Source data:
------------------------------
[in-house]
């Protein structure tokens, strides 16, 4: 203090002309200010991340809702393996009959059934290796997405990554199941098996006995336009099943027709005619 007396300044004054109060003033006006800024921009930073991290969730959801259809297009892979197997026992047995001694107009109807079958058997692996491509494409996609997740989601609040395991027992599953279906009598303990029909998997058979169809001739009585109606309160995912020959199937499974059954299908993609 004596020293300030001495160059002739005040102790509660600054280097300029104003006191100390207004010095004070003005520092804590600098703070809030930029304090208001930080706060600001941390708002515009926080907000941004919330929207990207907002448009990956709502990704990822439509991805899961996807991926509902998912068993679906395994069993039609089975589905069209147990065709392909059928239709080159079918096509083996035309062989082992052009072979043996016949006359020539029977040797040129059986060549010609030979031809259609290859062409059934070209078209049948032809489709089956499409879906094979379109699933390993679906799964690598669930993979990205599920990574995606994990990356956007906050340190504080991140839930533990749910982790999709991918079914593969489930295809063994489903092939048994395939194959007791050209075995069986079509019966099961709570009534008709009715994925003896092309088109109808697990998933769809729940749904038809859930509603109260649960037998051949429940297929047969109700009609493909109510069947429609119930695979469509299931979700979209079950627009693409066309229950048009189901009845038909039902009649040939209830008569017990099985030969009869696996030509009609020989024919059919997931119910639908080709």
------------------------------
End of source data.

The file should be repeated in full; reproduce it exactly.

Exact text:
[in-house]
């Protein structure tokens, strides 16, 4: 203090002309200010991340809702393996009959059934290796997405990554199941098996006995336009099943027709005619 007396300044004054109060003033006006800024921009930073991290969730959801259809297009892979197997026992047995001694107009109807079958058997692996491509494409996609997740989601609040395991027992599953279906009598303990029909998997058979169809001739009585109606309160995912020959199937499974059954299908993609 004596020293300030001495160059002739005040102790509660600054280097300029104003006191100390207004010095004070003005520092804590600098703070809030930029304090208001930080706060600001941390708002515009926080907000941004919330929207990207907002448009990956709502990704990822439509991805899961996807991926509902998912068993679906395994069993039609089975589905069209147990065709392909059928239709080159079918096509083996035309062989082992052009072979043996016949006359020539029977040797040129059986060549010609030979031809259609290859062409059934070209078209049948032809489709089956499409879906094979379109699933390993679906799964690598669930993979990205599920990574995606994990990356956007906050340190504080991140839930533990749910982790999709991918079914593969489930295809063994489903092939048994395939194959007791050209075995069986079509019966099961709570009534008709009715994925003896092309088109109808697990998933769809729940749904038809859930509603109260649960037998051949429940297929047969109700009609493909109510069947429609119930695979469509299931979700979209079950627009693409066309229950048009189901009845038909039902009649040939209830008569017990099985030969009869696996030509009609020989024919059919997931119910639908080709």